I had an appointment this week at which – my prophetic soul warned me as I shot out of the office – I would not be seen on time. So I grabbed the nearest single-volume CLC book to hand, and in the 90-odd minutes during which I sat on an uncomfortable chair in a very hot room, I read quite a large chunk of Eduard Devrient’s My Recollections of Felix Mendelssohn-Bartholdy, and His Letters to Me.
The book was first published in German in 1869, and in our reissued English translation by Natalia Macfarren, German singer (and wife of Sir George Macfarren, whose Six Lectures on Harmony we have also reissued), in the same year. I have written about the Mendelssohn family before, but the specific thing that struck me in reading Devrient’s account was that the early nineteenth century was a world without Bach.
Devrient (1801–77) first met Felix Mendelssohn when he was just over twenty and a baritone at the Royal Opera in Berlin, and the child prodigy was thirteen. At the time, he was more impressed by the musical talents of Fanny Mendelssohn, who sang along with Devrient’s fiancée (and later wife) Theresa in the Singakademie conducted by Carl Friedrich Zelter (1758–1832), composer and teacher of Meyerbeer and Nicolai as well as the two Mendelssohn children. The son of a brickmaker, Zelter became a master craftsman; as a musician he was an autodidact who was passionate about the choral music of Johann Sebastian Bach, unfashionable and almost forgotten: ‘[he] was at that time generally considered as an unintelligible music arithmetician’, and known somewhat casually as ‘Old Bach’.
Zelter, however, and a chosen few from the Singakademie, used to meet on Friday evenings to learn ‘the difficult works of the old masters’. Felix and Fanny both attended, and Felix was usually called upon to act as accompanist. ‘Here, too, Felix heard a few pieces from Bach’s “Passions-Musik” for the first time, and it became his ardent longing to possess a copy of the great Passion according to the Gospel of St Matthew.’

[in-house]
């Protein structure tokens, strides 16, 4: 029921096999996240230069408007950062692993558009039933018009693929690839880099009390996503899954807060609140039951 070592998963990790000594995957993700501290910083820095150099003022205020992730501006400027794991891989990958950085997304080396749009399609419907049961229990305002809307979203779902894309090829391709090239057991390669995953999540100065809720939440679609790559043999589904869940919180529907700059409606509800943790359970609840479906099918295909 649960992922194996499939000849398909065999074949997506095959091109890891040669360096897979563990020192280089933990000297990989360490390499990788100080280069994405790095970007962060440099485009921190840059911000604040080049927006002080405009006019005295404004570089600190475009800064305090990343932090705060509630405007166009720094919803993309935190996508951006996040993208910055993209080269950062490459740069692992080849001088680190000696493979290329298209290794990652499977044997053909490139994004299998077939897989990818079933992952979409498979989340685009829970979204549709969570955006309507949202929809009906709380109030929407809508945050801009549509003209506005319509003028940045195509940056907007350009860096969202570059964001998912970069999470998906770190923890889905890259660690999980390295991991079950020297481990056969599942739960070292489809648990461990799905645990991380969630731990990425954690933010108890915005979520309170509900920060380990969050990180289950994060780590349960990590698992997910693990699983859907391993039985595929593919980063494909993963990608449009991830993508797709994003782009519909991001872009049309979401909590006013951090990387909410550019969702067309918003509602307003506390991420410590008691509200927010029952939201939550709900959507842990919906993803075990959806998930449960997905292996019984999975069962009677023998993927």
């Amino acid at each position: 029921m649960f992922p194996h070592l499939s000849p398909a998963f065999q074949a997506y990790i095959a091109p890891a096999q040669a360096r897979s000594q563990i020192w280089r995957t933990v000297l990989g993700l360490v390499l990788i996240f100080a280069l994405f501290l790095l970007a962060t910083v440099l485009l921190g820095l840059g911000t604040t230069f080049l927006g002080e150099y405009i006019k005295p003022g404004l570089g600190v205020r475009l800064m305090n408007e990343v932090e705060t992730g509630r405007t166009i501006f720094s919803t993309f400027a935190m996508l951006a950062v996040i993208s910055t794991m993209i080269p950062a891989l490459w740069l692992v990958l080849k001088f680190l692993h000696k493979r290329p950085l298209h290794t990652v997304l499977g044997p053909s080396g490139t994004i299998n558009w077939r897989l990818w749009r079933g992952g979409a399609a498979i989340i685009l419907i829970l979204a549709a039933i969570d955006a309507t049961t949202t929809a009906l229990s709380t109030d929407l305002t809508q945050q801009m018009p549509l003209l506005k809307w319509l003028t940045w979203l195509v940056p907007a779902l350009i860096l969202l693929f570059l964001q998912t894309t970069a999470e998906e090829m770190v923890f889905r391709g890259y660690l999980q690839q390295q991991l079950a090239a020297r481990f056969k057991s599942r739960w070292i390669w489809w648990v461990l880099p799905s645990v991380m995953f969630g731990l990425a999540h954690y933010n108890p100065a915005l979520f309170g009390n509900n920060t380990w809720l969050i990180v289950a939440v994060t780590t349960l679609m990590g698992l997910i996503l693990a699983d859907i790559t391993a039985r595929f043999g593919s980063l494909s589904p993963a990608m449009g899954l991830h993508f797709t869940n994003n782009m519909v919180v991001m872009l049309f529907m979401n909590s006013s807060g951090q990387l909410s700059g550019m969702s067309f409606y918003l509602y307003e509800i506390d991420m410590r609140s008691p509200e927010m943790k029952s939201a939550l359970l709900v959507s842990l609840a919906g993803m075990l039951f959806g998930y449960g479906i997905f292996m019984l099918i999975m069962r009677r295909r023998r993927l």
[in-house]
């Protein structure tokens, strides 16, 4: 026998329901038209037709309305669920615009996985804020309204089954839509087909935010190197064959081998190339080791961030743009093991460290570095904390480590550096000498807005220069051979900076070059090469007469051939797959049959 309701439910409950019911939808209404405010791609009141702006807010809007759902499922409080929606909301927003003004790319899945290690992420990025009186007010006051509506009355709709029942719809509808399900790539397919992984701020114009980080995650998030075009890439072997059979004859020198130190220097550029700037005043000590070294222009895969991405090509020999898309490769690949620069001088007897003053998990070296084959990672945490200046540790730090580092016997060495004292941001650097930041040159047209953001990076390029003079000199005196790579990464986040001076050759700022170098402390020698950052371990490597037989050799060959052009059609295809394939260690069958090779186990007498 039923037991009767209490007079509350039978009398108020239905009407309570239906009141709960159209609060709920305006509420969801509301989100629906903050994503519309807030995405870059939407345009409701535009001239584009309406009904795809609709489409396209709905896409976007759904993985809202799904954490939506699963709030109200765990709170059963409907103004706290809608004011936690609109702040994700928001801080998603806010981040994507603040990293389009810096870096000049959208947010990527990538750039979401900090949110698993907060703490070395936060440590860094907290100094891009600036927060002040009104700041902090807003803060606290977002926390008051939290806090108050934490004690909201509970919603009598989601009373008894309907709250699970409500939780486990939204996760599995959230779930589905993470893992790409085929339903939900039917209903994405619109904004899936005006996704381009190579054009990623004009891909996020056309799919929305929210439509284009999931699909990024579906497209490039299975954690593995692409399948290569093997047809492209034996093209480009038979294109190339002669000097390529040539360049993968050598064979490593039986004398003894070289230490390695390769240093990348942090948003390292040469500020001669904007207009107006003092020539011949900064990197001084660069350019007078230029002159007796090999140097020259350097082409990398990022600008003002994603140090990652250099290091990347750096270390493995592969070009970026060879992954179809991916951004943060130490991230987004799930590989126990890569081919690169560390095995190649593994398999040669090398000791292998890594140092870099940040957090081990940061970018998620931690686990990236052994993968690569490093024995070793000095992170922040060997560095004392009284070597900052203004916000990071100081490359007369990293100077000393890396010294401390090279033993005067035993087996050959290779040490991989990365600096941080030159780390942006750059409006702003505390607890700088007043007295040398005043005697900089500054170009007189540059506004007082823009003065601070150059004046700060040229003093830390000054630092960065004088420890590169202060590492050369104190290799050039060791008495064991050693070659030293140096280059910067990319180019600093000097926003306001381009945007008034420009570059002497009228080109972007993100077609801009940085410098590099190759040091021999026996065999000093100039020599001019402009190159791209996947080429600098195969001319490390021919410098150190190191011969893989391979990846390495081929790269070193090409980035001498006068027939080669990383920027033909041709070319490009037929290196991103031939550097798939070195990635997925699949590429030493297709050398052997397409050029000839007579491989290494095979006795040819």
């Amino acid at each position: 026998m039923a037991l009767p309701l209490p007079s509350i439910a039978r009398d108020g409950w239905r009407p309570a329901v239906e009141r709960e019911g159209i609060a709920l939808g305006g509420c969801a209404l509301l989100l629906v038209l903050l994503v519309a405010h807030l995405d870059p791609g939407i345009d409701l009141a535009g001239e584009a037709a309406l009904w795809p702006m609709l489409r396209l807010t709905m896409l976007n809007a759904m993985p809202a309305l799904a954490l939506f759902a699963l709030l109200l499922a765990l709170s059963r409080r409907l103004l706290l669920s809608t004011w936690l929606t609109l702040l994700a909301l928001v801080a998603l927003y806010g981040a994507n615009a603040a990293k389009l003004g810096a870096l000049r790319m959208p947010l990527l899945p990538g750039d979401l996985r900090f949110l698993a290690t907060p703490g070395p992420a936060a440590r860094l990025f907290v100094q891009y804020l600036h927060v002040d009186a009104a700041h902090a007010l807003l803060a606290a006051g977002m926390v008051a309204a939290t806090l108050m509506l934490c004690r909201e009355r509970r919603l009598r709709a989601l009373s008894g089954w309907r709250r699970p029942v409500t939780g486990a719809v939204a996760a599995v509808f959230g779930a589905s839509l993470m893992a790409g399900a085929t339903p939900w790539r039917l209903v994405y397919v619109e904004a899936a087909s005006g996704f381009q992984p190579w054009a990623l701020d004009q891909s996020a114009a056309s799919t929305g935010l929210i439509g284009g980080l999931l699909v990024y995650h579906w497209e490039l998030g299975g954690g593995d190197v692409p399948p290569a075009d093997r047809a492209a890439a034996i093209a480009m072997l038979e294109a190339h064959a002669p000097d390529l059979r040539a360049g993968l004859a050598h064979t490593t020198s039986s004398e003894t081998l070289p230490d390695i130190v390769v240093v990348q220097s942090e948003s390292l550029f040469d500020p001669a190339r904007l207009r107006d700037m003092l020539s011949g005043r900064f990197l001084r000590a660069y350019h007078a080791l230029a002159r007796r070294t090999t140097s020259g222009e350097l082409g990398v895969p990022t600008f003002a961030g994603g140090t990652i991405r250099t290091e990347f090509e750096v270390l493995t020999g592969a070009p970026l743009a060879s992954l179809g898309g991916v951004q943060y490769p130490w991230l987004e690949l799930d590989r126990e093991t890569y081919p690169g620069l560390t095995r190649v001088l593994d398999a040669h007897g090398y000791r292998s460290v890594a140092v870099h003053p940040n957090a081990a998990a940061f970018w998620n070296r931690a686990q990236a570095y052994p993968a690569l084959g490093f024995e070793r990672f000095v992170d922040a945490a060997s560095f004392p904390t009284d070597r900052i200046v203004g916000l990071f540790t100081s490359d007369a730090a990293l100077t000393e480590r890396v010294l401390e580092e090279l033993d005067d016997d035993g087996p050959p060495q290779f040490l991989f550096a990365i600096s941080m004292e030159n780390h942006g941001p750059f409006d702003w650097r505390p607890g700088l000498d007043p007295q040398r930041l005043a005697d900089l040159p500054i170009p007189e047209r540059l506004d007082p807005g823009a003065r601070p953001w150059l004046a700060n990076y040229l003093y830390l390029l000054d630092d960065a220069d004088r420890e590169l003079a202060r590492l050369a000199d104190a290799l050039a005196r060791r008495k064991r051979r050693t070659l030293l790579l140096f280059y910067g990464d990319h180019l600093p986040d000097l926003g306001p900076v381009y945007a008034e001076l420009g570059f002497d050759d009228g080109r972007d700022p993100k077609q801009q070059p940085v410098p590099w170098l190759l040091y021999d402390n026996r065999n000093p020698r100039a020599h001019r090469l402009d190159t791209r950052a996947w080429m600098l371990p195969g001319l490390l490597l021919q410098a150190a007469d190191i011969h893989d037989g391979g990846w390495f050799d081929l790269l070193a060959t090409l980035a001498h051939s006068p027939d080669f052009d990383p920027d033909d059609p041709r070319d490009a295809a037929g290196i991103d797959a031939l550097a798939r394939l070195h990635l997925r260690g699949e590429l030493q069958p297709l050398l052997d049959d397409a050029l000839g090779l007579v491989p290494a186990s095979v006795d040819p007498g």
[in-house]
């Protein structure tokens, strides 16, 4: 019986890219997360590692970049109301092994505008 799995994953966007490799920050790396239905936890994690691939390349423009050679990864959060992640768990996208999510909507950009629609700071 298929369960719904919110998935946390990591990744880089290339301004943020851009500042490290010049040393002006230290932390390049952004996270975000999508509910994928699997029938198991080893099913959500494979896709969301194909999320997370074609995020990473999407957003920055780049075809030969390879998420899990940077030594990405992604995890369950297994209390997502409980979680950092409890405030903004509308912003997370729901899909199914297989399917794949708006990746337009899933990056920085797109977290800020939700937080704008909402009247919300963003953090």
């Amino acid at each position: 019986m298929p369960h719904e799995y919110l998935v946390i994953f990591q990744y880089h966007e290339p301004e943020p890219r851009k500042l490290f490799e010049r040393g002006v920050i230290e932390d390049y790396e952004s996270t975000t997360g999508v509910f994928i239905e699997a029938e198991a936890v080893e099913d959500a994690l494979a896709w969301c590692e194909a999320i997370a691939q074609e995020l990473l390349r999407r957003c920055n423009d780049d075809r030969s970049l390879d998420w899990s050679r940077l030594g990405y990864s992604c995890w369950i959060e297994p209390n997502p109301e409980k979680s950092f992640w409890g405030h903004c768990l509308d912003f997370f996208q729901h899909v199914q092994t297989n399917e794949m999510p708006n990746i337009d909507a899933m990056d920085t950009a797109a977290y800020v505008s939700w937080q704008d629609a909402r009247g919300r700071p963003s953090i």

His grandmother arranged (not without difficulty) for Felix’s violin teacher to transcribe the work from Zelter’s own copy, and it became Felix’s Christmas present in 1823 (N.B. he was thirteen at the time!): he showed off to the Devrients ‘the admirably written copy of the sacred masterpiece, which was now to form his favourite study’. In the winter of 1827, he formed his own choir ‘for the practice of rarely-heard works’, and began to rehearse the St Matthew Passion. ‘He so identified himself with the work, had mastered its difficulties so completely, and knew with such exquisite skill and considerateness to impart … his clear perception of its purport, that what had hitherto been deemed mysterious complications, only for the initiated, became to us natural and familiar.’
Enthusiasm among the choir grew, and Devrient himself ‘longed more and more ardently to sing the part of “Christ” in public’. But there were ‘insurmountable difficulties’, not only of choral and orchestral resources, but also of ‘the discouraging attitude of Zelter’, who seems to have taken a rather ‘dog-in-the-manger’ stance about the work. And for that matter, ‘how will the public receive a work so utterly strange to them … how would it be to have for an entire evening nothing but Sebastian Bach, whom the public conceived as unmelodious, dry, and unintelligible?’